Paul Fargeorge (Drums/vocals) – Bitten by the “music bug” early in life, Paul spent a significant portion of his formative years trying to imitate early rock influences such as the Ventures, Beatles, and a host of 60’s rock groups too numerous (or too embarrassing) to mention. He was also heavily influenced by his father, who as a young man was a professional singer.
Paul spent many years “working” full time as a professional drummer in bands such as the Helium Brothers, Eight To The Bar, Tom Stankus, and Herb Read and the Platters, as well as doing studio session work for radio, television and other artists. By 1985, feeling that his musical career had plateaued, Paul returned to college to pursue a career in the exciting field of software engineering. He currently works as a senior software QA engineer for a company in Marlborough, Massachusetts. “Heck, it might not be as much fun as playing in a band, but one thing I can say… no one has had to carry me home from work in over 20 years.”
Paul now does some acting in community theatre and still dabbles with music on the side, playing mostly guitar and piano in the privacy of his home where it is less likely anyone might be offended or injured. He resides in Newburyport Massachusetts with his wife of 23 years, their 16 year old daughter, 1 dog, two “pet” rats, and assorted fish.
Oscar Hills (banjo/guitar) – After several years of on-the-job training as a member of the Helium Brothers, Oscar realized that the only logical next step was to seek a formal professional education in Psychiatry. This course of action has also helped him to refine his efforts to play the banjo like a maniac, an enterprise that has received almost all of his attention since its inception in 1968, and which continues to brook no distraction. In his free time, Oscar is Associate Clinical Professor of Psychiatry at the Yale School of Medicine, and a faculty member at the Western New England Institute for Psychoanalysis. He is in private practice in New Haven. It should be noted that Oscar plays the banjo and guitar with the Helium Brothers regularly – every time the band gets together, which used to round to about once per decade, but in the last couple of years has morphed into a lot of serious and exhilarating playing. He also plays the banjo for the unofficial Yale bluegrass band, the Professors of Bluegrass, great musical friends of the Helium Brothers.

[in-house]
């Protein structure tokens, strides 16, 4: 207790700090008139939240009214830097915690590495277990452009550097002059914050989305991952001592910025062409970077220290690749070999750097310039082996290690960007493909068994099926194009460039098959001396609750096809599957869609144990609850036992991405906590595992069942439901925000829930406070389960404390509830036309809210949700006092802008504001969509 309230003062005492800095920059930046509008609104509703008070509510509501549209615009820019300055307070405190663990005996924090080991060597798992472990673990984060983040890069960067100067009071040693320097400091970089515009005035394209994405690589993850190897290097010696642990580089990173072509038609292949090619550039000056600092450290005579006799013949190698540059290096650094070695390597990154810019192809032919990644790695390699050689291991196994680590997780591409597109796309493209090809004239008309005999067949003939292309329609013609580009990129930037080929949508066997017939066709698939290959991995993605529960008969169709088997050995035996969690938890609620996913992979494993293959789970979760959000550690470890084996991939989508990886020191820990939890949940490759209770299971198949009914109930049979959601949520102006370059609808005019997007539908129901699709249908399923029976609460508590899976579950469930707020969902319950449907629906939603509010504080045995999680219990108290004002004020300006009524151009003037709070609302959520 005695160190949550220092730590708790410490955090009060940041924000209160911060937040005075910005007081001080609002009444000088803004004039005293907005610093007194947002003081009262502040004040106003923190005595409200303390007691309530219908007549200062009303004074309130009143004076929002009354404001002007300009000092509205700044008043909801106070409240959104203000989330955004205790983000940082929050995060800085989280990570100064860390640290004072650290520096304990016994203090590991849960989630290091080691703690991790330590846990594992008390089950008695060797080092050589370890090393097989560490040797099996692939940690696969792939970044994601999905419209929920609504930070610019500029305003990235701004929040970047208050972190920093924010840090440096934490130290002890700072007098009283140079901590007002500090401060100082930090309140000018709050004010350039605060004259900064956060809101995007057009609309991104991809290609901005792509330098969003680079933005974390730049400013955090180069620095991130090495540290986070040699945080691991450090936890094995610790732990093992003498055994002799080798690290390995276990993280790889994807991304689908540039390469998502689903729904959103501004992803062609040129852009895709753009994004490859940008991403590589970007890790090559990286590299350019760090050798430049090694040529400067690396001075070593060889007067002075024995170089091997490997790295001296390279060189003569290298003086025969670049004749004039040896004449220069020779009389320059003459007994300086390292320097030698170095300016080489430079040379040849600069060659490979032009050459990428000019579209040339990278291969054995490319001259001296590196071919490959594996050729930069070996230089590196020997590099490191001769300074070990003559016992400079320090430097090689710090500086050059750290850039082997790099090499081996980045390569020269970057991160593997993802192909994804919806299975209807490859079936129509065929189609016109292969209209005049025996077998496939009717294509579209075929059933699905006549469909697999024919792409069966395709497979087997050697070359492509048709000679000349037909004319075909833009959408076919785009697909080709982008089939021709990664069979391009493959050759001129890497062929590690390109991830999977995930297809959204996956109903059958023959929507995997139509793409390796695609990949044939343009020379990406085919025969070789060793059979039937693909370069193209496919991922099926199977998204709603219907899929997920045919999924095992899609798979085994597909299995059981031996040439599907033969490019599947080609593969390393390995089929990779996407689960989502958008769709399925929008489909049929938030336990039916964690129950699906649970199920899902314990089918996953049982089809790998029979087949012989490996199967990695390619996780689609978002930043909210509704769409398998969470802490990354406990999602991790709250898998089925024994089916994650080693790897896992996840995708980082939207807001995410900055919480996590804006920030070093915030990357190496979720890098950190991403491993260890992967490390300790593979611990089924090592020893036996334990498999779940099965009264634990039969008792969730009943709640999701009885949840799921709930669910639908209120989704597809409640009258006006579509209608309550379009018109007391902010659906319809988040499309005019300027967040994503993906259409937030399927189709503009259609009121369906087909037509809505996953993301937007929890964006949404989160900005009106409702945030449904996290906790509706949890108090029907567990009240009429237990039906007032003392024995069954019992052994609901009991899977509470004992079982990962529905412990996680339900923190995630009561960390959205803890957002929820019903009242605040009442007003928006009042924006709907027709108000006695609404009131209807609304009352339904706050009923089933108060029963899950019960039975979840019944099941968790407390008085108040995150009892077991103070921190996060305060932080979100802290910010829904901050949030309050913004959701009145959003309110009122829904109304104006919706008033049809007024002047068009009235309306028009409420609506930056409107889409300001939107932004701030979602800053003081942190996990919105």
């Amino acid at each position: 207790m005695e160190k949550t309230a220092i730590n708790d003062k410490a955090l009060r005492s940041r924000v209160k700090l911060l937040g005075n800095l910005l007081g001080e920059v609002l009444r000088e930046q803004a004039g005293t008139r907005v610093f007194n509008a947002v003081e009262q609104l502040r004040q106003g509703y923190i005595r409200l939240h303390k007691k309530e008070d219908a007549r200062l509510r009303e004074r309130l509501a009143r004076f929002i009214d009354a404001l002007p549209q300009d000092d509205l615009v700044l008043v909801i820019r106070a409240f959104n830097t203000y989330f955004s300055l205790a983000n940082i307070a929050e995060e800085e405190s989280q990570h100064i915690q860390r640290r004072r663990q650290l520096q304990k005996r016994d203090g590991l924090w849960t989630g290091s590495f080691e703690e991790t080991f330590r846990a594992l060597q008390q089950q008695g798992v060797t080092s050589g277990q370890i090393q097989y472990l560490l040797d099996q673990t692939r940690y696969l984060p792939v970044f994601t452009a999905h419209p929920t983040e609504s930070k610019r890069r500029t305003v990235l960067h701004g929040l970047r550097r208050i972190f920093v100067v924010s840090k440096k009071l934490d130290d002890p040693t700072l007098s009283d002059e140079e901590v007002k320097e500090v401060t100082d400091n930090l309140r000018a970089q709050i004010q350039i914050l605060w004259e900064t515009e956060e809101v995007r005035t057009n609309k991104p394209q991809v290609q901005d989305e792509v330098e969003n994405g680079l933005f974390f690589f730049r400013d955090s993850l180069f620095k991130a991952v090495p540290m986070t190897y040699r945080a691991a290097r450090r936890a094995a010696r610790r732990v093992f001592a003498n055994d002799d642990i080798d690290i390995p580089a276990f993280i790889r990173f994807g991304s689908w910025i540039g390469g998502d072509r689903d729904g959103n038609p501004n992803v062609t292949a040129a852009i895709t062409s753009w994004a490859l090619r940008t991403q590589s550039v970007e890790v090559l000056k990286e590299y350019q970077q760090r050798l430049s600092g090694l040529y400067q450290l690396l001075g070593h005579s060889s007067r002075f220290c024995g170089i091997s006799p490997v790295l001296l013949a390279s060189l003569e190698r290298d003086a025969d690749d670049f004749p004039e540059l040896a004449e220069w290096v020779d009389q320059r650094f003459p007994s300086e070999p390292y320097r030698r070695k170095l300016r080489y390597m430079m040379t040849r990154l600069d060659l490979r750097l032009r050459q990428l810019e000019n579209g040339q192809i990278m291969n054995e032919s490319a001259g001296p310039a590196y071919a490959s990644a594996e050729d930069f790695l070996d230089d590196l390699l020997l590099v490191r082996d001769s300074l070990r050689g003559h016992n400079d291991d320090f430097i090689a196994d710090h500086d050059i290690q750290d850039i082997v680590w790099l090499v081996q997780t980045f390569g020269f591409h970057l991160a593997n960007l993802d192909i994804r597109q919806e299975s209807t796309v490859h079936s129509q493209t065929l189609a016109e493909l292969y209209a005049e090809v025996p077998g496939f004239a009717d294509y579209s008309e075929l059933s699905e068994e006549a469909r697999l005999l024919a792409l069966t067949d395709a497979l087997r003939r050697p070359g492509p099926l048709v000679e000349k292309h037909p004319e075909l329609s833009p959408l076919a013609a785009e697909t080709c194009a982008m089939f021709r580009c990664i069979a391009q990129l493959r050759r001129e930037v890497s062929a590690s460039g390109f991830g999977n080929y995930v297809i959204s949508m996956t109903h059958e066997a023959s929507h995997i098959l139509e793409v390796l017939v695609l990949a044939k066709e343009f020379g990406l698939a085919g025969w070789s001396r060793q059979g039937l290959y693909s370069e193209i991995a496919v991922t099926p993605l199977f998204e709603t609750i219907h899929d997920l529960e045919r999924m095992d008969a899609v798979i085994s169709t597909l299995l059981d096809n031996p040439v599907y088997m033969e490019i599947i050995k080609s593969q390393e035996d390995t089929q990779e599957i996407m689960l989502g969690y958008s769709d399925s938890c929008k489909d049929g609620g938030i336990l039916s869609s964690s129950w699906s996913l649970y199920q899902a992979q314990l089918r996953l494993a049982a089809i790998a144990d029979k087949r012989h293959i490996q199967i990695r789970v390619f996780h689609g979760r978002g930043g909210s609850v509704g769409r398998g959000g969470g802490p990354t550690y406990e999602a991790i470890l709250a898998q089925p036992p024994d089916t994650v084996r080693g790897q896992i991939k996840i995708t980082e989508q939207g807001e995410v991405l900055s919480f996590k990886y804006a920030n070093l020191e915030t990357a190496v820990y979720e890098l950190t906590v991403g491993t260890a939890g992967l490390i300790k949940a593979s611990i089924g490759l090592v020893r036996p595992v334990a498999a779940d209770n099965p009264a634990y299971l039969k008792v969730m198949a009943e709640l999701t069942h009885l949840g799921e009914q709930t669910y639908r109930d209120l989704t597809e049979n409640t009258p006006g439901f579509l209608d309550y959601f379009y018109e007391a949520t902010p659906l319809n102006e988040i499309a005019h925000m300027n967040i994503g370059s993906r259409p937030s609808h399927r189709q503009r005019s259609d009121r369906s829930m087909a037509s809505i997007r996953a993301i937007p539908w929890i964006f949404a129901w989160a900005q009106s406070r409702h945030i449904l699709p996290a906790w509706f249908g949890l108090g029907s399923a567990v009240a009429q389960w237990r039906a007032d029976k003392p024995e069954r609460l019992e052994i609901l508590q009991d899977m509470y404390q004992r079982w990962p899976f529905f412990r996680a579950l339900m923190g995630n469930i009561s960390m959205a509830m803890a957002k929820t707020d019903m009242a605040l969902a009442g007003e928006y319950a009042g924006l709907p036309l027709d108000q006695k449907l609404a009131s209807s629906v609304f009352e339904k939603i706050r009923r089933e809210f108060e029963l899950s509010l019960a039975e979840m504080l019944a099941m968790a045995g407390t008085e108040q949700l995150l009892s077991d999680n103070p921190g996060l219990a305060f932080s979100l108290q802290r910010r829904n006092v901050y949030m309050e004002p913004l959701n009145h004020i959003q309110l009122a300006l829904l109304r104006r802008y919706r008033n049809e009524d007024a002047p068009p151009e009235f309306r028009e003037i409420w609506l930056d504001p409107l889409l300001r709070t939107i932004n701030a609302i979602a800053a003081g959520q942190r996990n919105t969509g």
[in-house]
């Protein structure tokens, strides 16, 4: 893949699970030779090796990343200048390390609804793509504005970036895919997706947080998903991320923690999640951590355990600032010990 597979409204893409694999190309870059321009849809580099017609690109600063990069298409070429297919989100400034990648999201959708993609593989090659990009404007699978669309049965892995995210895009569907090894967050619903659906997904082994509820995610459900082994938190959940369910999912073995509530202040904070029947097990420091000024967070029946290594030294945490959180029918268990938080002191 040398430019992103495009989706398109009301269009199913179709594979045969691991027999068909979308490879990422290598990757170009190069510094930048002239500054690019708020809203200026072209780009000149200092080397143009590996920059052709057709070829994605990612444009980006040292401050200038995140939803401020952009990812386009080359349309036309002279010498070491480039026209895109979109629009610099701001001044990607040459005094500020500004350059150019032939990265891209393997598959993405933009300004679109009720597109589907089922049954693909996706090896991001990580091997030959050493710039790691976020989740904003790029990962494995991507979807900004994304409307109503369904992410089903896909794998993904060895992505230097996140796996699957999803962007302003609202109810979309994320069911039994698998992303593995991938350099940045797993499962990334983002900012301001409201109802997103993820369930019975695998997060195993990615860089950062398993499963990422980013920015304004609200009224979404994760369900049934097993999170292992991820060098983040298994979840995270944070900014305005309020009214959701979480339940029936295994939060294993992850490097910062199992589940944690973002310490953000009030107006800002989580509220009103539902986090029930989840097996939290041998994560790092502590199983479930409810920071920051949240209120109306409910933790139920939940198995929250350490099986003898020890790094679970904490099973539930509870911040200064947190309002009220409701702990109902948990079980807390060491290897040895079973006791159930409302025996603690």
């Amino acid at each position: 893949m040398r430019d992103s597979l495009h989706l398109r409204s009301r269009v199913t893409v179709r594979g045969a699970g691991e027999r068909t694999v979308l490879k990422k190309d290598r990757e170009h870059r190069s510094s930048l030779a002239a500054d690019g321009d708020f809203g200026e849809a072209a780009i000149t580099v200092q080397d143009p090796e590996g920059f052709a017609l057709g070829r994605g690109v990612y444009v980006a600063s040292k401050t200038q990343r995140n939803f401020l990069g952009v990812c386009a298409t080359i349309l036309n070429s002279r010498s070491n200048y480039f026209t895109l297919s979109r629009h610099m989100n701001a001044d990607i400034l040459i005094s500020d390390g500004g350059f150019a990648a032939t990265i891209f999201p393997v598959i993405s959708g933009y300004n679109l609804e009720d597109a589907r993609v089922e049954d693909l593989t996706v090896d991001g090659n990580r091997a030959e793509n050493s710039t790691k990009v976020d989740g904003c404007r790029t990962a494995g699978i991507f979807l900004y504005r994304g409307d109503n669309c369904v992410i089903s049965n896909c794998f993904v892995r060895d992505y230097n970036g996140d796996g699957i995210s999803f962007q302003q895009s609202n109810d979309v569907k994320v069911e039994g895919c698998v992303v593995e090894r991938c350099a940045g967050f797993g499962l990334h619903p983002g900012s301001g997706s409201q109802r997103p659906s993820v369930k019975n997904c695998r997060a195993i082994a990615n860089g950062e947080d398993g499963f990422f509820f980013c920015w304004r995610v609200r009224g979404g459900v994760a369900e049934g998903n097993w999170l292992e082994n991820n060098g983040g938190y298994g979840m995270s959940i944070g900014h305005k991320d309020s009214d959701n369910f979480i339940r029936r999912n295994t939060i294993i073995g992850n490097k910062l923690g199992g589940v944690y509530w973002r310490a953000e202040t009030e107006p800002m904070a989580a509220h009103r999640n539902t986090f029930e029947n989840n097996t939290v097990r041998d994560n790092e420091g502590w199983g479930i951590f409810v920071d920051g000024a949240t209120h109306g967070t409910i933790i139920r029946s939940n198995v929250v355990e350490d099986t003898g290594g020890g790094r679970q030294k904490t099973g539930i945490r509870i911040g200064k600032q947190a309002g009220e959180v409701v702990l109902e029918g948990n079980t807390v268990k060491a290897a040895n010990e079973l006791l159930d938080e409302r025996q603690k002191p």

Kenny Kosek (fiddle) – Kenny is one of the most recorded fiddlers in America today, having been the featured soloist on hundreds of albums, soundtracks and jingles. He can be heard on recordings by James Taylor, Jerry Garcia, David Byrne, Chaka Kahn, Willie Nelson and John Denver. He has been a frequent guest player with the Late Night Band on Late Night With David Letterman and on Saturday Night Live.